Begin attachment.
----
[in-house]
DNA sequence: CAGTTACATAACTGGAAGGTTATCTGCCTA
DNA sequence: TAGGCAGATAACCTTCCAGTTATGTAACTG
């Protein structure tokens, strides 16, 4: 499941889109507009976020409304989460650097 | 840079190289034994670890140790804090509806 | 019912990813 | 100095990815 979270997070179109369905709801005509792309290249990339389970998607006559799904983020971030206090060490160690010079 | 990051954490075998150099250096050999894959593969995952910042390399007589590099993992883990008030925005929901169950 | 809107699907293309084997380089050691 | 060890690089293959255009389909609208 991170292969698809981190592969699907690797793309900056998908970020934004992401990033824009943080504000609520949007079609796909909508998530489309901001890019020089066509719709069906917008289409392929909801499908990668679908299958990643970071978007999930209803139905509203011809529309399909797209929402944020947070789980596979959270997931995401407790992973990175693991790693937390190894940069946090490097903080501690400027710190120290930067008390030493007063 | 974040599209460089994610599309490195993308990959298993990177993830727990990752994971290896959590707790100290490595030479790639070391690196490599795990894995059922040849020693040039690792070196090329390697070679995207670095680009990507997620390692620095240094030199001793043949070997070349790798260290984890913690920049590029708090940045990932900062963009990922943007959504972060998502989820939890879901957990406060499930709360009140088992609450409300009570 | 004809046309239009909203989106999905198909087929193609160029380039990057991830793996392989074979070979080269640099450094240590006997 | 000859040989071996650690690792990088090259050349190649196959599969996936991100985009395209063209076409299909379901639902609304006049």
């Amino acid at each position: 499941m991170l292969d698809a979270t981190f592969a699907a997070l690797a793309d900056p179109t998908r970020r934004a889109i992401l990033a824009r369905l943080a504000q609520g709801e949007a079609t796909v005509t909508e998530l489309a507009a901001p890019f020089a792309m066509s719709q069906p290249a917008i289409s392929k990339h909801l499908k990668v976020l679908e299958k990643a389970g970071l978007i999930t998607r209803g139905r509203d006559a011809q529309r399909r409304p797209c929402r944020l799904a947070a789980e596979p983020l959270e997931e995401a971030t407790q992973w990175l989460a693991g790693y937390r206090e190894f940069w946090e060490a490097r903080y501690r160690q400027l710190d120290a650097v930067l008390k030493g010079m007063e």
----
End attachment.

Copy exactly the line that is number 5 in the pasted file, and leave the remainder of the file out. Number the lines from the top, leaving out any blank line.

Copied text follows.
């Amino acid at each position: 499941m991170l292969d698809a979270t981190f592969a699907a997070l690797a793309d900056p179109t998908r970020r934004a889109i992401l990033a824009r369905l943080a504000q609520g709801e949007a079609t796909v005509t909508e998530l489309a507009a901001p890019f020089a792309m066509s719709q069906p290249a917008i289409s392929k990339h909801l499908k990668v976020l679908e299958k990643a389970g970071l978007i999930t998607r209803g139905r509203d006559a011809q529309r399909r409304p797209c929402r944020l799904a947070a789980e596979p983020l959270e997931e995401a971030t407790q992973w990175l989460a693991g790693y937390r206090e190894f940069w946090e060490a490097r903080y501690r160690q400027l710190d120290a650097v930067l008390k030493g010079m007063e």